•  
  • Maximize Response and Minimize Resistance
  •  
  •  
    • Epidemiology
    • Hepatitis C Virus natural History
    • HCV/HIV Co-infection
    • Novel drug therapies (in mono infection with HCV)
    • HBV infection
    • HBV vaccinations
    Outline
  • Geographic Prevalence of Chronic Hepatitis B May Be Impacted by Migration World Health Organization. Geographic Prevalence of HBsAg. Data from 1996 (unpublished). http://www.who.int/vaccines-surveillance/graphics/htmls/hepbprev.htm . Accessed: June 14, 2007 2002 Yearbook of Immigration Statistics. http://uscis.gov/graphics/shared/aboutus/statistics/IMM02yrbk/IMM2002list.htm . Accessed: June 14, 2007. Mahoney FJ. Clin Microbiol Rev . 1999;12:351-366. HBsAg Prevalence  8% - High 2-7% - Intermediate <2% - Low Immigration numbers summed by continent from 1996-2002 ~2 million Asians ~400,000 South Americans ~350,000 Africans ~930, 000 Europeans
  •  
  • Clinical Liver Disease and HBV Genotype Duong TN, et al. Journal of Medical Virology. 2004;72:551–557. Diagnosis, n (%) Genotypes N Asymptomatic carrier Chronic hepatitis Liver cirrhosis HCC Genotype A 11 8 (72.7) 3 (27.3) 0 0 Genotype B 14 10 (71.4) 3 (21.4) 0 1 (7.2) Genotype C 350 129 (36.8) 126 (36.0) 50 (14.3) 45 (12.9) Genotype D 38 32 (84.2) b 6 (15.8) a 0 0 a a P <0.05 vs genotype C. b P <0.001 vs genotype C.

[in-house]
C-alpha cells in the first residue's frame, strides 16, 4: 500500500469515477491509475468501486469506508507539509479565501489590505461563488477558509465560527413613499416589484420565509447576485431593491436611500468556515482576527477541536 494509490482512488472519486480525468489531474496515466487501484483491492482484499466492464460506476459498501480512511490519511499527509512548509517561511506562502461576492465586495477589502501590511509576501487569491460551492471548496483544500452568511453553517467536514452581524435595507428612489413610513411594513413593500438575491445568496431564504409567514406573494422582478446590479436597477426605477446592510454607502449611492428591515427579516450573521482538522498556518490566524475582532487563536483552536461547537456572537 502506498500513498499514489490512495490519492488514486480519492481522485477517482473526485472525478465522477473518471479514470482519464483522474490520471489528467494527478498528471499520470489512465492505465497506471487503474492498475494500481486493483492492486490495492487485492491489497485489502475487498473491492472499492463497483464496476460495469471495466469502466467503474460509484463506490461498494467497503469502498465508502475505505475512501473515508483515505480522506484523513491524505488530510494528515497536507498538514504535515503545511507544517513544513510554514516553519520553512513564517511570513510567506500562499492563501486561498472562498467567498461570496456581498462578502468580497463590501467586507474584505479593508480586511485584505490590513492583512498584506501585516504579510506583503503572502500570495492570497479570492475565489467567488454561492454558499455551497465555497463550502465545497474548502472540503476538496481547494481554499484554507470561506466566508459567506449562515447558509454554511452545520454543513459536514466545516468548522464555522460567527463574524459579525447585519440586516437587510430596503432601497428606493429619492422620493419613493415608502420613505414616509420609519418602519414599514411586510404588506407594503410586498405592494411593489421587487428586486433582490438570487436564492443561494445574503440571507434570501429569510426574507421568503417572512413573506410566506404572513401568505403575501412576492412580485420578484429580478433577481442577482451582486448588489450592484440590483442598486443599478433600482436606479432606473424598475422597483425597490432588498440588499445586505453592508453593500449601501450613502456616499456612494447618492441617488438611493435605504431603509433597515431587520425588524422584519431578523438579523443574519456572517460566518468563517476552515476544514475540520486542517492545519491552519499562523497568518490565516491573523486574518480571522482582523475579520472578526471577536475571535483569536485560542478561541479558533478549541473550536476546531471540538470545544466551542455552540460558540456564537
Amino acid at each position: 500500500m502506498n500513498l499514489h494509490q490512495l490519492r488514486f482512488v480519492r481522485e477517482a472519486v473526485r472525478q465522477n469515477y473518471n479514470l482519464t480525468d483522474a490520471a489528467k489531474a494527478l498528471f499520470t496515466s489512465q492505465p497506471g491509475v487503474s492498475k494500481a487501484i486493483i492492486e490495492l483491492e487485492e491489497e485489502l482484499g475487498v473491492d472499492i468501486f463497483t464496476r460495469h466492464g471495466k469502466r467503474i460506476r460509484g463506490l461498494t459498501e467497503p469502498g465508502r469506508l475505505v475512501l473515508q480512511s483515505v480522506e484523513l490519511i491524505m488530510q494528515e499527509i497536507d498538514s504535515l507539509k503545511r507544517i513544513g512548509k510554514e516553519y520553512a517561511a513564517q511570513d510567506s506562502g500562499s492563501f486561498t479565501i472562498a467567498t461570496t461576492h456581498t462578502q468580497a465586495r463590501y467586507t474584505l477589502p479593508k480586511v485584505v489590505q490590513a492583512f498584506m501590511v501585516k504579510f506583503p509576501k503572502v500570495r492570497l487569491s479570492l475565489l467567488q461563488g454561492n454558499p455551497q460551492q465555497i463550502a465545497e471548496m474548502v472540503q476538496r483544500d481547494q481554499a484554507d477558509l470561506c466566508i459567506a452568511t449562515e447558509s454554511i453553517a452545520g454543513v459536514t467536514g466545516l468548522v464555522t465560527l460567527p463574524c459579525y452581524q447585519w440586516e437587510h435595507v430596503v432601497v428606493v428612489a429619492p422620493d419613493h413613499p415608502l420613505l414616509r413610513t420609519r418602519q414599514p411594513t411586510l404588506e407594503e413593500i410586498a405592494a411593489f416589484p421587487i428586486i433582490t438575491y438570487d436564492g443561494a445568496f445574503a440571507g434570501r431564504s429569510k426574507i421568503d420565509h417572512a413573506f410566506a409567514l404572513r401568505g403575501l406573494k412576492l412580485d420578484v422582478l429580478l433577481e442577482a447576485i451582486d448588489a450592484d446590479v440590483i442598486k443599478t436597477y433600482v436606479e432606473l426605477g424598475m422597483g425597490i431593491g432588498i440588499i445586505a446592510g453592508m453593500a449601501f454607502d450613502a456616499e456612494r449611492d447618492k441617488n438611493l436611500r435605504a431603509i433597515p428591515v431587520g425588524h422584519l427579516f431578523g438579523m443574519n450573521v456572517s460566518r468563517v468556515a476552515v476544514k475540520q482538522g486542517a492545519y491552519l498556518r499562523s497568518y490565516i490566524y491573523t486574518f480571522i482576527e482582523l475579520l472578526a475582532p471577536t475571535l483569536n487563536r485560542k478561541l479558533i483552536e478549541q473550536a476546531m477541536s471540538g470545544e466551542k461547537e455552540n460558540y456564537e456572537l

• Is HBsAg present? Is IgM anti-HBc present? Is HBeAg or HBV DNA present? Is anti-HBs present? Chronic Hepatitis Acute Hepatitis Replicative HBV infection Non-replicative HBV infection Recovered or vaccinated +/- anti-HBc No HBV infection No Yes Yes Yes Yes No No No Anti-HBc +/- no yes
  • To reduce the risk for transmission, HBsAg-positive persons should:
    • Use condoms to protect nonimmune sex partners.
    • Refrain from donating blood, plasma, tissue, or semen.
    • HBsAg-positive pregnant women should be advised their newborns to receive hepatitis B vaccine and hepatitis B immune globulin
    • To protect the liver HBsAg-positive persons should be advised to avoid or limit alcohol consumption, vaccination against hepatitis A.
    • 15%--25% of persons with chronic HBV infection are at risk for premature death from cirrhosis and liver cancer,
  • Treatment of HBV in HIV
    • Always start with emtricitabine/tenofovir
    • If the patient has been on lamivudine add tenofovir
    • If the patient is on Epzicom change to emtricitabine/tenofovir